GRAND RAPIDS, Mich — As a part of 13 Reads Week, we're exploring how to improve literacy here in West Michigan. 

Jessica Bratt, the youth services supervisor at Grand Rapids Public Library (GRPL), joined us in the studio on Jan. 29 to talk about helping kids find the right book to get them motivated to read. 

Bratt says reading has to be fun. She listed some strategies to do that:

  • Share stories: during car rides, mealtime, give child space to be an oral storyteller, listen and ask questions
  • Use your phone to record your child's stories and in your free time, listen back to the recording and either a) create illustrations to visually tell their stories or b) create a slide-show using related pictures and imagery. By the end, you'll have created a book
  • Use the TV. Mute the TV and put on the closed captions and read along! One of my favorite methods to get kids excited about reading is by using anime and turning on subtitles to read together. You can easily find age-appropriate anime: think Pokemon, Yu-Gi-Oh, Beyblade.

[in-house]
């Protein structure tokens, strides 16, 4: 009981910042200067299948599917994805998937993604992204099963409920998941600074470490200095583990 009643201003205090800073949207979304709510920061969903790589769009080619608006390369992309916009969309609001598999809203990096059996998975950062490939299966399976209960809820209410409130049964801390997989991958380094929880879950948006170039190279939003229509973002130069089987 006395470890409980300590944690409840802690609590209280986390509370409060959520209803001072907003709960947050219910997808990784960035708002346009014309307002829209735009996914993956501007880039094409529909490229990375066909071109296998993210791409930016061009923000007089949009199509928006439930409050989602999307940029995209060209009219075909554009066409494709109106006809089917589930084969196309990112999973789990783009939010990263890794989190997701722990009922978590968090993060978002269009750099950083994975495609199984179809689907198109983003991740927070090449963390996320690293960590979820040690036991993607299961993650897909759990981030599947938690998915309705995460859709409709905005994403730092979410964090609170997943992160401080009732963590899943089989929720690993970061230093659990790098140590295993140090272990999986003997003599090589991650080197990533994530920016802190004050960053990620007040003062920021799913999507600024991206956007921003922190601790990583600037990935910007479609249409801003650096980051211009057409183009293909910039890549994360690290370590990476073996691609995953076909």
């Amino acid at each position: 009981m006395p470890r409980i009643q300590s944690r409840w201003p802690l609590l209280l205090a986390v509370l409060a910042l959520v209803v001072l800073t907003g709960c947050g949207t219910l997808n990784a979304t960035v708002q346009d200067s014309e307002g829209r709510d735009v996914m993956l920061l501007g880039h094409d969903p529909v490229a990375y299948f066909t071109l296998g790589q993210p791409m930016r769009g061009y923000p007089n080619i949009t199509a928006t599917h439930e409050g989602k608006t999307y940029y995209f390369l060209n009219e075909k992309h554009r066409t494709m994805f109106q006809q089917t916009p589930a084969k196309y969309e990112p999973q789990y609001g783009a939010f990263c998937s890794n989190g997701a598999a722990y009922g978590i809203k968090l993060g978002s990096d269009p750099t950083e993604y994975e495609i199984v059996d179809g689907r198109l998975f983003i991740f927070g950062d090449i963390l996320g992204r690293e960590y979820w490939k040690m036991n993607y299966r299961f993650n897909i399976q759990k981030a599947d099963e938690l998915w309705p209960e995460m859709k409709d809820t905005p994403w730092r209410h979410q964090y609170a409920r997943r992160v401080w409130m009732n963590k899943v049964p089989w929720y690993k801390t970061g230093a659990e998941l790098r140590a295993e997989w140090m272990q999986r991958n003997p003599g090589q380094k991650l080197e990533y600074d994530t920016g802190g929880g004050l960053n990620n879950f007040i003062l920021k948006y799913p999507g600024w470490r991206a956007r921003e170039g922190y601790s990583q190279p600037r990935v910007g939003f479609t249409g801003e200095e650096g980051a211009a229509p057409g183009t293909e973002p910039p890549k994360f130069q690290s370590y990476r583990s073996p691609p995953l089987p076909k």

• For younger kids use dramatic play. For example, when you are making something -- even something as simple as a peanut butter and jelly sandwich, ask kids to lead you through the instructions. Write it down and see what order it goes in. It doesn't have to be perfect, it just has to be fun. 
  • Use of voices goes a long way. In dramatic re-tellings, remember to use silly voices, voice inflection, intonation, high low, etc. Use your voice to better illustrate the tone of the story and to get kids excited about the experience of storytelling. 

Bratt says you can also use your library. Drop by any GRPL branch to talk to staff to get recommendations for your child. The library also holds various events for kids and families. 

They have plenty of online resources

Bratt also says getting kids engaged in reading does not mean they need to read at whatever their designated reading level is. 

She thinks of reading as both a long game and short game. In the long-term, let children read what they want. That way you can identify what it is they enjoy reading, then find similar titles at other reading levels. In the short term, set goals and use strategies to encourage literacy. 

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